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Record of Holocene glacial oscillations in Bransfield Basin as revealed by siliceous microfossil assemblages

  • M. Angeles Bárcena (a1), Rainer Gersonde (a2), Santiago Ledesma (a1), Joan Fabrés (a3), Antonio M. Calafat (a3), Miquel Canals (a3), F. Javier Sierro (a1) and Jose A. Flores (a3)
  • DOI: http://dx.doi.org/10.1017/S0954102098000364
  • Published online: 01 May 2004
Abstract

Two gravity cores, Gebra-1 and Gebra-2 from the central and eastern basins of Bransfield Strait, West Antarctica, consist mainly of hemipelagic, laminated muds with black layers rich in sand-sized volcanic ash. Micropalaeontological (diatoms and radiolarians) and geochemical (organic and inorganic) analyses, together with radiometric dating (U/Th, 14C and 210Pb) have been performed on both cores. AMS analyses on Total Organic Carbon yielded a 14C-age older than expected, 2810 yr BP for the core top of Gebra-1 and 2596 yr BP for Gebra-2. The downcore pattern of ages indicates a sedimentation rate of 130 cm kyr1 for Gebra-1 and 160 cm kyr1 for Gebra-2 210Pb anomalies suggest the core top of Gebra-1 is present-day sediment. The diatom and radiolarian assemblages are related to the sequence of neoglacial events over the last three millennia. The recent significant reduction in Chaetoceros resting spores is interpreted as a reduction in palaeoproductivity. The progressive increase in sea-ice taxa for the last three millennia may indicate a cooling trend. Greater sea-ice coverage during the coldest neoglacial events in the Bransfield Basin, as well as in the Weddell Sea and Bellingshausen Sea, is documented by increases in sea-ice taxa and reductions in Thalassiosira antarctica/ T. scotia resting spores, Fragilariopsis kerguelensis, the Lithomelissa group and the “circumpolar” group of radiolarians. For these periods, we postulate a restricted communication between the Weddell Sea, Bellingshausen Sea and Bransfield basin. The millenial-scale changes are overprinted by a high frequency cyclicity at about 200–300 yrs, which might be related to the 200–yrs solar cycle.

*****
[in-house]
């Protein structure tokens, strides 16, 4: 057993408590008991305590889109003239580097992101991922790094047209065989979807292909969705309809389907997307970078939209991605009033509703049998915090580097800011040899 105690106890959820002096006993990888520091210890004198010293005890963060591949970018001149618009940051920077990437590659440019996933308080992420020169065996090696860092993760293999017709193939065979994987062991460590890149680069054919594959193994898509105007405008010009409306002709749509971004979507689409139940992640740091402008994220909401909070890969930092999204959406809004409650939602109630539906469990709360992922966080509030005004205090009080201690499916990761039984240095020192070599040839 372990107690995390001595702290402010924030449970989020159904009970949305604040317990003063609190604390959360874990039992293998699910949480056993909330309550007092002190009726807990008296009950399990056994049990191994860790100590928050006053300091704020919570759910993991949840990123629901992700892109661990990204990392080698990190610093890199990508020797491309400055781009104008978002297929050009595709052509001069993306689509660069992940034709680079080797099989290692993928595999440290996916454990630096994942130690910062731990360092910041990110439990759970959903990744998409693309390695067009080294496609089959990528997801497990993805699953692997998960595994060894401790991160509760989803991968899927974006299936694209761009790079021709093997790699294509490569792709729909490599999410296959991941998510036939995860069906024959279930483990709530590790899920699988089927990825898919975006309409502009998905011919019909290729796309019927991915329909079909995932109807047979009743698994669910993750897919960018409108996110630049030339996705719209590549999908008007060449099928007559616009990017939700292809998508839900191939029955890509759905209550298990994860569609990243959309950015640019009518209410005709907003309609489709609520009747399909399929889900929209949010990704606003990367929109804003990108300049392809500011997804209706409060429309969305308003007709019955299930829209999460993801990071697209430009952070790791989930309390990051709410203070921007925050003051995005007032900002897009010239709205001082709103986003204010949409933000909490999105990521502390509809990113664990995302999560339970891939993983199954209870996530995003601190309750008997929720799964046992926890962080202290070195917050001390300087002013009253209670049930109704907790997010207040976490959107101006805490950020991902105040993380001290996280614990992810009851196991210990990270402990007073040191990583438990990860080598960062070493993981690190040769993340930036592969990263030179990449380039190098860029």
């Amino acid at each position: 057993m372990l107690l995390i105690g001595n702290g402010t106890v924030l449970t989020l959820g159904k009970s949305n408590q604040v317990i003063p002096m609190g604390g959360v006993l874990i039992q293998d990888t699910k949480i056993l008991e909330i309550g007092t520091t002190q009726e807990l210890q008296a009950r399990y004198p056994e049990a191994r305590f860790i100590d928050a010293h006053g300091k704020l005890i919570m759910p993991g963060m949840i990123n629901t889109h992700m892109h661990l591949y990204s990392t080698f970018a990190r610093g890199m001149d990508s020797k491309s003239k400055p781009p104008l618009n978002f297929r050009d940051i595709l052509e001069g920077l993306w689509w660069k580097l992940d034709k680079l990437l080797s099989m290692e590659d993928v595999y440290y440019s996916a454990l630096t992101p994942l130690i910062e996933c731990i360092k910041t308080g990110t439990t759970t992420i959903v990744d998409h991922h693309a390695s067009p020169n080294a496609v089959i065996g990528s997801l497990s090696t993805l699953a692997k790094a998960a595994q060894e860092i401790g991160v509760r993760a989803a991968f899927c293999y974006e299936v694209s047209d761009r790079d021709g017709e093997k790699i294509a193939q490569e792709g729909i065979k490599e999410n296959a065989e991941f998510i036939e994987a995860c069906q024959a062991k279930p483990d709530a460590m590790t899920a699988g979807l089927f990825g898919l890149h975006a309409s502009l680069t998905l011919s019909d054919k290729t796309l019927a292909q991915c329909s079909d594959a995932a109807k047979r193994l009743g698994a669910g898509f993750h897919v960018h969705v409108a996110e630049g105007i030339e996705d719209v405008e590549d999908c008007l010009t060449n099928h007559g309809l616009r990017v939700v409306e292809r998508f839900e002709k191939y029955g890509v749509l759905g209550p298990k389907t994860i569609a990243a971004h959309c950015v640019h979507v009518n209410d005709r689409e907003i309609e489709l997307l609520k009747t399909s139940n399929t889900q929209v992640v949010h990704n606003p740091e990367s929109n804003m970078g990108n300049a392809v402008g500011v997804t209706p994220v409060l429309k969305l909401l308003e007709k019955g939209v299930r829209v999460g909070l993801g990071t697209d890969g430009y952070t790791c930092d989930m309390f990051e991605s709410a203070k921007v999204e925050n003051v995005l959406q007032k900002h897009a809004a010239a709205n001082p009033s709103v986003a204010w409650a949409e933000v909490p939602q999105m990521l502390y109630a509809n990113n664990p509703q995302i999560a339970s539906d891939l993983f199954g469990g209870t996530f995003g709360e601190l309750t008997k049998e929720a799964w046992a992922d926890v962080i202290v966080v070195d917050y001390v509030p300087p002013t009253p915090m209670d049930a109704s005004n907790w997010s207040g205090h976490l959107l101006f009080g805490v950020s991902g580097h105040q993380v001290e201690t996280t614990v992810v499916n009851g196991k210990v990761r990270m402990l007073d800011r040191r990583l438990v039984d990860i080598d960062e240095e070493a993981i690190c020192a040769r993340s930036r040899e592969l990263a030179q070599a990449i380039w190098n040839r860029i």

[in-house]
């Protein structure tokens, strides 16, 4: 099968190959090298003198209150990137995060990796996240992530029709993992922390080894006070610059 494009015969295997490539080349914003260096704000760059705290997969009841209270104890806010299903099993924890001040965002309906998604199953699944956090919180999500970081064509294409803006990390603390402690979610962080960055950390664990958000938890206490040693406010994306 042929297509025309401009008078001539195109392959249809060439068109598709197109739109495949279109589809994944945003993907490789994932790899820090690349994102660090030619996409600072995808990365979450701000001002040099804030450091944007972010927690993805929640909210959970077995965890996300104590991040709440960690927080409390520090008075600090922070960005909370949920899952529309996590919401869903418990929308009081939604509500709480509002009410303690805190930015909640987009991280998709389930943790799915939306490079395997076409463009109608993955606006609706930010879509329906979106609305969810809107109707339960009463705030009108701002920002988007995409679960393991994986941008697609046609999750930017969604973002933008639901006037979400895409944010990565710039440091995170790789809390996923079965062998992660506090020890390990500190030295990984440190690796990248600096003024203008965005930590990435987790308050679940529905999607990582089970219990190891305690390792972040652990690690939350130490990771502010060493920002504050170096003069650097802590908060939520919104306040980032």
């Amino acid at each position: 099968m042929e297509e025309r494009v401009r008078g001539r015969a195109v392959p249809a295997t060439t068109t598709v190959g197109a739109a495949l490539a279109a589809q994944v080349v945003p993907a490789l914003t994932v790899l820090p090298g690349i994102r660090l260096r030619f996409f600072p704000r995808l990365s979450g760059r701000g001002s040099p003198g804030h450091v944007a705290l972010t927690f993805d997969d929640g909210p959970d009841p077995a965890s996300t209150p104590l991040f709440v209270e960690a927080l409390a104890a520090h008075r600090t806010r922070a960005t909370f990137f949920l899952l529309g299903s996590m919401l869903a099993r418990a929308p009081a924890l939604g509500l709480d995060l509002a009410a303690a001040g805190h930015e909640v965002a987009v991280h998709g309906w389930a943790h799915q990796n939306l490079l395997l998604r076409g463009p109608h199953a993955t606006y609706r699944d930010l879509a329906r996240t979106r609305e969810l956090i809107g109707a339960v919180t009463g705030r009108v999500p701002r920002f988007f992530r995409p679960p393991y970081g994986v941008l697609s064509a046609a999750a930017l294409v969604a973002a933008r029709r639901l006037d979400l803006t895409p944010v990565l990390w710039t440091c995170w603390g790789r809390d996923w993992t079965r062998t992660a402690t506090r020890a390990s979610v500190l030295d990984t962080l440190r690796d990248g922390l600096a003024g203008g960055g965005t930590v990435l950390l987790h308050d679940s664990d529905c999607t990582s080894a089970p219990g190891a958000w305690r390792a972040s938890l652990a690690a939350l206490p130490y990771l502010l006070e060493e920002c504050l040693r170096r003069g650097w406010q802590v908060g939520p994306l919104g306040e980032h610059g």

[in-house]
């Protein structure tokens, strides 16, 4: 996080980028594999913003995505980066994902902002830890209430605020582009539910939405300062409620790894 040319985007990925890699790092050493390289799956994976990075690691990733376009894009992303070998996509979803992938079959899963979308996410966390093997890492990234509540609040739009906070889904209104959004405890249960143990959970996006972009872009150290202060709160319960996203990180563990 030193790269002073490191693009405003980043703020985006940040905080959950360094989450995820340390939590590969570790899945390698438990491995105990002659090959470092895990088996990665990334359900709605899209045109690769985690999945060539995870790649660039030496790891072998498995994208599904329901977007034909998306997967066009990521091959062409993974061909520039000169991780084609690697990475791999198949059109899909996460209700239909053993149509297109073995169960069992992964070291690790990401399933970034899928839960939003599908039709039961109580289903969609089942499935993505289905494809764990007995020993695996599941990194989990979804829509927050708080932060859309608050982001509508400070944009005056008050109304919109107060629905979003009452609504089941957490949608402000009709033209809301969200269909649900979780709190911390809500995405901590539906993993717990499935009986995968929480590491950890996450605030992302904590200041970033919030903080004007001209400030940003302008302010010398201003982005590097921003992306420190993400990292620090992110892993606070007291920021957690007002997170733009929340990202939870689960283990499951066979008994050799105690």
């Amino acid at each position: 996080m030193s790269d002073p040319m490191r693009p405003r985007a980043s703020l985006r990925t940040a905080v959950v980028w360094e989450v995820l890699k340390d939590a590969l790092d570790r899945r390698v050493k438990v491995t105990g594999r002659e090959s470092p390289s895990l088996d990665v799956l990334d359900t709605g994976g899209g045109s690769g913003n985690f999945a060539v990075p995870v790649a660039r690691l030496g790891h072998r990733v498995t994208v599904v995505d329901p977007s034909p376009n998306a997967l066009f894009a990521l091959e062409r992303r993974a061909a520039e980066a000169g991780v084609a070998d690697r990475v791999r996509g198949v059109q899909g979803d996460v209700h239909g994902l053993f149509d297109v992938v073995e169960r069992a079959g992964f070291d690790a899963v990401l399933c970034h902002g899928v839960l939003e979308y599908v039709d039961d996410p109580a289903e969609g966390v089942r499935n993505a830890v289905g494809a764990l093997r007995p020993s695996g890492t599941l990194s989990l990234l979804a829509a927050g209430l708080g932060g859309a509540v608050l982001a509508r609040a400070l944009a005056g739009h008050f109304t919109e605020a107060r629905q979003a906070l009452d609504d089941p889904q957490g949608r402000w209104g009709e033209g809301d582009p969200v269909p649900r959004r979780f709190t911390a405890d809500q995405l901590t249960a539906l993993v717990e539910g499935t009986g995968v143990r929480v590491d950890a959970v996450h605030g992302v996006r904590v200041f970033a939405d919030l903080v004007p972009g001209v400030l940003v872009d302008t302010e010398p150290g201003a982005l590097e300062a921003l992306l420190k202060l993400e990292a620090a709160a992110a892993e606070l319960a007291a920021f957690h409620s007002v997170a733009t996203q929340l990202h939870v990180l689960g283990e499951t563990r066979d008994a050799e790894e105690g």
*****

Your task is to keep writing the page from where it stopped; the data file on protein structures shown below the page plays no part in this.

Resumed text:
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Antarctic Science
  • ISSN: 0954-1020
  • EISSN: 1365-2079
  • URL: /core/journals/antarctic-science
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